The goal of this city is to create a better environment for commuters that use active transportation. In the master plan of how they’re going to achieve this, the city states:
“Walk and Bike Lubbock will create a unified and integrated regional bicycle and pedestrian system that connects people of all ages and abilities to desired destinations and encourages them to walk or bike for transportation or recreational purposes in a safe manner.”– City of Lubbock, Texas
Since the city is focusing on walking and biking, I thought we should focus on these areas as well.
Currently, Lubbock isn’t the most bicycle-friendly city but they do have plans to create more bicycle-only lanes as well as shared facilities. There are green bike path signs throughout the city, but it’s generally thought to be unsafe to bike along the main roads. The best area to bike in the city is Mae Simmons.
The pedestrian walkways in Lubbock are part of a surprisingly widespread system of sidewalks and paths. Although it is widespread, most of the sidewalks and paths have gaps, holes, or are in need of major repairs. There’s also a lack of crosswalks and pedestrian lights.
What Locals Say
Lubbock locals completely agree with the city about how the active transportation system needs to be upgraded. This Lubbock local shares his thoughts about the safety of biking in the city:
“In full honesty, I do not recommend biking here regularly, unless you’re just biking around campus. It’s tough dealing with the poor infrastructure and extremely rude drivers. But it’s doable because the landscape is so flat, you just have to be tough as nails and disregard the drivers that scare you and ruin your day.”– Lubbock Cyclist
Another cyclist shares their concerns about the lack of bike paths and lanes.
“Now there are the many, many downsides. First thing is that Lubbock does not have any cycling infrastructure whatsoever. Get ready to share the road with cars, cars that do not want to share the road with you… Bike Paths are also non-existent and the sidewalks usually have power poles acting as obstacles in the middle of sidewalks, requiring you to to either squeeze through, potentially hitting the pole, or going back on the road.”– Resident of Lubbock, Texas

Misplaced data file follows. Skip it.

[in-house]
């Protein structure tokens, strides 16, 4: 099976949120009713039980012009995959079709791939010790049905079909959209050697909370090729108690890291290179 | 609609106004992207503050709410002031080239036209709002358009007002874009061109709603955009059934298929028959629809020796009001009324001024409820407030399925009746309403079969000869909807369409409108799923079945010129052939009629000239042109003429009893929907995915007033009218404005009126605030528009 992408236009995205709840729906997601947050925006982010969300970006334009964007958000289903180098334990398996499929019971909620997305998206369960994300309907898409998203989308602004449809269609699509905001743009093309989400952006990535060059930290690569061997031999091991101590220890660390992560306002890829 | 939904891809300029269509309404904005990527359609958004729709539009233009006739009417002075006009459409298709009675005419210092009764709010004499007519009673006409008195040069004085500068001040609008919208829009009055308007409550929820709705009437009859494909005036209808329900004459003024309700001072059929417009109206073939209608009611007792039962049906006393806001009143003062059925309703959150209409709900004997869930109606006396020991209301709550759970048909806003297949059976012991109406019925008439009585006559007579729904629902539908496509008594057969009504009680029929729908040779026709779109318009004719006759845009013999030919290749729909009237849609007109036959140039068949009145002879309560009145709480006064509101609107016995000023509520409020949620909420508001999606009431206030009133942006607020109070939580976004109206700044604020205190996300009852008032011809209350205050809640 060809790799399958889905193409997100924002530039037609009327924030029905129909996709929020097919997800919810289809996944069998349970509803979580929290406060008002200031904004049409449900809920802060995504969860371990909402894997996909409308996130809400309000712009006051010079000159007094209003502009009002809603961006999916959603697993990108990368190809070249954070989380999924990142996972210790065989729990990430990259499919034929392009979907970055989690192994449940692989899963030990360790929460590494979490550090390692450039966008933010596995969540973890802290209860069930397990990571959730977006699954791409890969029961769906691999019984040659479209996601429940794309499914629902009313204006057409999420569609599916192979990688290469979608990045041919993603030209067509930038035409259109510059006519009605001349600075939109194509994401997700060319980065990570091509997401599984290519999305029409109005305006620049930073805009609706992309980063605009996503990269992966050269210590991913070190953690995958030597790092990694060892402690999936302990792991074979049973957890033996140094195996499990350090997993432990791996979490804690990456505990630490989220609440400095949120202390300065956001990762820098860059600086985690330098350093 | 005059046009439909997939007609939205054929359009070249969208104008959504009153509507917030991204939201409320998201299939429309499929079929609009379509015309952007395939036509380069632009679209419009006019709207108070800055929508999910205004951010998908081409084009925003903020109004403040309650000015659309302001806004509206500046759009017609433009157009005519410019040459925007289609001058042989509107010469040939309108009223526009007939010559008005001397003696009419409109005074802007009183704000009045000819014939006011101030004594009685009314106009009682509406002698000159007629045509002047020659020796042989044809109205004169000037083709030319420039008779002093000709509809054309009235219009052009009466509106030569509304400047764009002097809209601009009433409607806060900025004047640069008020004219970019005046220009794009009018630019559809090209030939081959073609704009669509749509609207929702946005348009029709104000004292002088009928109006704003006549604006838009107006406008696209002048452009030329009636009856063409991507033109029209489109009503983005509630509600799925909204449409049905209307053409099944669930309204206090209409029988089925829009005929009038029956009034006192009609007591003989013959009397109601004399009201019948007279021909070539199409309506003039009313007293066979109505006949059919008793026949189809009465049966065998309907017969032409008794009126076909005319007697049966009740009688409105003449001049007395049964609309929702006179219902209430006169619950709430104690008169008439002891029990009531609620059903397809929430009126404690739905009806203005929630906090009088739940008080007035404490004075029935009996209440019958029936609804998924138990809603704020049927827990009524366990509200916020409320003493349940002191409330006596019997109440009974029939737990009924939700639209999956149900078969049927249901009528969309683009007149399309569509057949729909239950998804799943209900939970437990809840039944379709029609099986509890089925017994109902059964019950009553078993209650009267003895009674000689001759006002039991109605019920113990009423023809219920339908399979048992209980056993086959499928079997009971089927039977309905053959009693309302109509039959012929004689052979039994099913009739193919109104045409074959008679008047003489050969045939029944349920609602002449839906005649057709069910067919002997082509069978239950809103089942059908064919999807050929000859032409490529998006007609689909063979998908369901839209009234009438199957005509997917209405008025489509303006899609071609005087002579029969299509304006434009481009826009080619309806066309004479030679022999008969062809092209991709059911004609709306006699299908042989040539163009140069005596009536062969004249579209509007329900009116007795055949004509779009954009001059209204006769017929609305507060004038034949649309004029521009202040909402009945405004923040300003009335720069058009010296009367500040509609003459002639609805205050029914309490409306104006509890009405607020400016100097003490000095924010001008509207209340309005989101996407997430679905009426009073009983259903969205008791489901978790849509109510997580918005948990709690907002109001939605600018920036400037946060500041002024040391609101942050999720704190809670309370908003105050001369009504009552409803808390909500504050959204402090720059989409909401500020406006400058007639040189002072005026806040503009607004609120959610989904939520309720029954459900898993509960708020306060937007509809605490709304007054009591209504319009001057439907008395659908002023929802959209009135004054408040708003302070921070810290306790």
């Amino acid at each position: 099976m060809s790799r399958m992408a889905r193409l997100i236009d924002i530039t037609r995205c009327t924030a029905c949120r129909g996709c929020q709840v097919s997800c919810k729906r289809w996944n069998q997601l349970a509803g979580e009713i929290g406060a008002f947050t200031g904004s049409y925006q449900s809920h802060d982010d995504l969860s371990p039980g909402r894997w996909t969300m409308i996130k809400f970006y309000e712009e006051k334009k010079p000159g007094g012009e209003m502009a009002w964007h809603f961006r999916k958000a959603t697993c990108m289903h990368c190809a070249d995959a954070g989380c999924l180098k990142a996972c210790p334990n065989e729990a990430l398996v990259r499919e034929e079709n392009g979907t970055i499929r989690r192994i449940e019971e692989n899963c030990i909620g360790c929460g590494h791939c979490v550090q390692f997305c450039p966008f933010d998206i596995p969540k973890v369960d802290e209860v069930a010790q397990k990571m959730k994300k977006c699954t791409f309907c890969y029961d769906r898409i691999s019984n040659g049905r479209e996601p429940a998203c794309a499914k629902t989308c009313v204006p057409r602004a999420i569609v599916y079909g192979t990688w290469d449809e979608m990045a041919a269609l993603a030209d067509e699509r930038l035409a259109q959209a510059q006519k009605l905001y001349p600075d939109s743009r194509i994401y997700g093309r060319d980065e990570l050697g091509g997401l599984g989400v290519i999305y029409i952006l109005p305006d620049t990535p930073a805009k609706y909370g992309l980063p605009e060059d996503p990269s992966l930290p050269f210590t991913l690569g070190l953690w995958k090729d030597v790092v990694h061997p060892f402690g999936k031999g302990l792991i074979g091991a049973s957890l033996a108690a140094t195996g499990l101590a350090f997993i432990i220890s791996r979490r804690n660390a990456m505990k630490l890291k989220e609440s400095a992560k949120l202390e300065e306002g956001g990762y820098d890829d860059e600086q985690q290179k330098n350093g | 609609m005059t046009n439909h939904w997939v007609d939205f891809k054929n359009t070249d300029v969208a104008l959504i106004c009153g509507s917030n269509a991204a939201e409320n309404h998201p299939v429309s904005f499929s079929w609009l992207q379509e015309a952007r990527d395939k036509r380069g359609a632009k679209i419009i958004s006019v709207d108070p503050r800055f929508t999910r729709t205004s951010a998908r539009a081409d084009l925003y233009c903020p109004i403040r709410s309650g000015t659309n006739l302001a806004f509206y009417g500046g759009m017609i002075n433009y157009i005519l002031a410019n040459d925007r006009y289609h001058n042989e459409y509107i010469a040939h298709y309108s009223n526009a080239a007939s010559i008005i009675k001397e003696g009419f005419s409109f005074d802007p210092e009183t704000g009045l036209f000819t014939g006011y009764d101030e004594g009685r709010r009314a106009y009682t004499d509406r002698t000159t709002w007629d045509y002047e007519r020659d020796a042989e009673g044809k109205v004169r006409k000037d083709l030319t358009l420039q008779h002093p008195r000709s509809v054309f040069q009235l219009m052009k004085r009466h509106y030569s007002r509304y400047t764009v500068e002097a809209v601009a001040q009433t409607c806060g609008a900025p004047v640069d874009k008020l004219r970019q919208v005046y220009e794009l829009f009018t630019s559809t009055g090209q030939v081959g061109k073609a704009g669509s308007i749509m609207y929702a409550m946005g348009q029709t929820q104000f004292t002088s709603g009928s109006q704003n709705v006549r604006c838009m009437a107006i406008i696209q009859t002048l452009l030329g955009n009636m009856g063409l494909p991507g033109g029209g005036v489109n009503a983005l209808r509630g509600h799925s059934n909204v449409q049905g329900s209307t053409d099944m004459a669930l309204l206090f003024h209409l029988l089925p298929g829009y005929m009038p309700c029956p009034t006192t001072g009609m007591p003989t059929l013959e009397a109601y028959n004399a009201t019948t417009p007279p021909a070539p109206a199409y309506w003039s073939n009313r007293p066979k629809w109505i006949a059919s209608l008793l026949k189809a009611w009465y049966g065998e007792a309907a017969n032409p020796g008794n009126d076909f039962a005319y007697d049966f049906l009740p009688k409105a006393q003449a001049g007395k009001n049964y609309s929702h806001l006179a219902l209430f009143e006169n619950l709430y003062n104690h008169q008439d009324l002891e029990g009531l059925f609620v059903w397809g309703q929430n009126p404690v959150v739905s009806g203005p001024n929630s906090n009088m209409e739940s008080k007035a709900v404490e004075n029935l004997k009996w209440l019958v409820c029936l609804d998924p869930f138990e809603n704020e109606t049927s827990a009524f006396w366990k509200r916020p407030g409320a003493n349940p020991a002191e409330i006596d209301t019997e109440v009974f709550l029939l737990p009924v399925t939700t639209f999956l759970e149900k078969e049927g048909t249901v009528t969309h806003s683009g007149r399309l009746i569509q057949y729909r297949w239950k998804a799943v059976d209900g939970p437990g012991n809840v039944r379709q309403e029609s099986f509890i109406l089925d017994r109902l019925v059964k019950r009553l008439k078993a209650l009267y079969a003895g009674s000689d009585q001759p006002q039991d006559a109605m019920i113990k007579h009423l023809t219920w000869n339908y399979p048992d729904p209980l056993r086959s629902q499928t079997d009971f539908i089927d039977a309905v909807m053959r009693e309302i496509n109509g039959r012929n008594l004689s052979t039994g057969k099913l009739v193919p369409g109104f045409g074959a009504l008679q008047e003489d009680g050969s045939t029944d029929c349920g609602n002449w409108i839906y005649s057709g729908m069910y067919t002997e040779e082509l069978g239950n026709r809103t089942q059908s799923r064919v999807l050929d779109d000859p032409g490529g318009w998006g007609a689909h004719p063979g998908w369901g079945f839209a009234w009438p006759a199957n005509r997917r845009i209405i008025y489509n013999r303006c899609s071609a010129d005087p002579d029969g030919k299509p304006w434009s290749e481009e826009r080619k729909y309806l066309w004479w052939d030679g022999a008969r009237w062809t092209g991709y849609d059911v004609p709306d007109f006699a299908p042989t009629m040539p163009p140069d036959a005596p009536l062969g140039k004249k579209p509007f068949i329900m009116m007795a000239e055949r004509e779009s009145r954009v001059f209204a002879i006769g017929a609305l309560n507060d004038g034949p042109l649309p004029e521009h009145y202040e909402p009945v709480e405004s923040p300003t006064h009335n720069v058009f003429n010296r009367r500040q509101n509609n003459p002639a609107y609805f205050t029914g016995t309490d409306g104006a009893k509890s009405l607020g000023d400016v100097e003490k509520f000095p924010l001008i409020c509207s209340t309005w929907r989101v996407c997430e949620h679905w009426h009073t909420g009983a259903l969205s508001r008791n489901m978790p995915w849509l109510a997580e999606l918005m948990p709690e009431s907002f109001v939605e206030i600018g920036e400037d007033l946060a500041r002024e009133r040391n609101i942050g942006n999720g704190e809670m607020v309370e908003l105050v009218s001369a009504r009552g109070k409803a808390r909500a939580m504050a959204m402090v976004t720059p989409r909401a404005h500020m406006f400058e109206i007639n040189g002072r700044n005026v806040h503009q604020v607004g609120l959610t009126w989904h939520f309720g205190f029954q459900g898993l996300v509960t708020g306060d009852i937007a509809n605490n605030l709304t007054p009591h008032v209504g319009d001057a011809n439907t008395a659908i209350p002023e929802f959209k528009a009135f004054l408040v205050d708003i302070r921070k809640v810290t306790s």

Now that we see the locals’ views on active transportation in the city, let’s see what they think about the busing and trolley systems. The main complaints of locals are that Citibus is unreliable and takes too long. One local communicates their thoughts with a bit of humor by commenting,
“How reliable is Citibus? You can rely on them to not run anywhere near where you need them to, at times that aren’t convenient. Outside of that, I believe it runs on time.”– Lubbock Local
While some joke about the public transportation system, others look for ways to make it better. This local thinks that the city needs to:
“…Improve consistency and quality of service – make it easier to transfer between buses for instance – and also run the buses more frequently, and take another look at the bus lines that exist to ensure coverage. It may not improve ridership immediately, but it’ll make the public transportation better, for sure.”– Citizen of Lubbock, Texas
There are quite a few ways the city of Lubbock, Texas makes sure that all of its citizens have access to transportation. While there are discounts and accommodations made on the buses, the following programs we will talk about are catered to specific groups in the community.
One of the main groups that the city looks out for is those who don’t have a way to get to the grocery store or bring all of their groceries back home. For that reason, the city implemented two programs- one called the Food King Shopper and the other is Citibus On-Demand.
To qualify for the Food King Shopper program, participants will need to fill out an application, after which the bus will pick them up twice a week to take them to the grocery store.
Citibus On-Demand is similar in that it brings users to the grocery store. However, riders can book a time to be picked up or connect with a shared ride to the store where they will receive their pre-ordered groceries.
A curb-to-curb service is also available to people who cannot utilize the regular Citibus routes called CitiAccess. The service runs from 4:30 am to 8:00 pm every day except Sunday.